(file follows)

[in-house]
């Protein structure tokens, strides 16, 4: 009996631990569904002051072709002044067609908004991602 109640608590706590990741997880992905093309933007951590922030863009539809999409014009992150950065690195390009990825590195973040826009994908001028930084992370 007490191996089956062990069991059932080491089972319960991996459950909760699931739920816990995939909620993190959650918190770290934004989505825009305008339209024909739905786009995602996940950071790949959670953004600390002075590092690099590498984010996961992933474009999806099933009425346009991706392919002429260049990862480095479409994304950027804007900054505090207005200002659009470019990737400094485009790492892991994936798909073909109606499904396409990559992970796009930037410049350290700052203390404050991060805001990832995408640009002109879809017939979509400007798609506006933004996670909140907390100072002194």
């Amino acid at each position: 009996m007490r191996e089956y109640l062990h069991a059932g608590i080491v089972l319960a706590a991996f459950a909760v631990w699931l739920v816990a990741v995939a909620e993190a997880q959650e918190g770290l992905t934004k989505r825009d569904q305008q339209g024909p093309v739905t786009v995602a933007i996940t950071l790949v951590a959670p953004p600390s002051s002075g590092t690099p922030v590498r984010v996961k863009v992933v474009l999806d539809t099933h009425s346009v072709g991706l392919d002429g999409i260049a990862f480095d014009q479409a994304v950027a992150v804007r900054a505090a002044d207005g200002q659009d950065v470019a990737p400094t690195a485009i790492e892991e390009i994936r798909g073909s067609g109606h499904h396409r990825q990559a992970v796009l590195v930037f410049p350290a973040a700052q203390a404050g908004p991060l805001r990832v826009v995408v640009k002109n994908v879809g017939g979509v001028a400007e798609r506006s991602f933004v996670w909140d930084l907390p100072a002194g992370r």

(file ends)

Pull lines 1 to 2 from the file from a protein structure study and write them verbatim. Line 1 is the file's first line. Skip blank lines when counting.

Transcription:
[in-house]
């Protein structure tokens, strides 16, 4: 009996631990569904002051072709002044067609908004991602 109640608590706590990741997880992905093309933007951590922030863009539809999409014009992150950065690195390009990825590195973040826009994908001028930084992370 007490191996089956062990069991059932080491089972319960991996459950909760699931739920816990995939909620993190959650918190770290934004989505825009305008339209024909739905786009995602996940950071790949959670953004600390002075590092690099590498984010996961992933474009999806099933009425346009991706392919002429260049990862480095479409994304950027804007900054505090207005200002659009470019990737400094485009790492892991994936798909073909109606499904396409990559992970796009930037410049350290700052203390404050991060805001990832995408640009002109879809017939979509400007798609506006933004996670909140907390100072002194």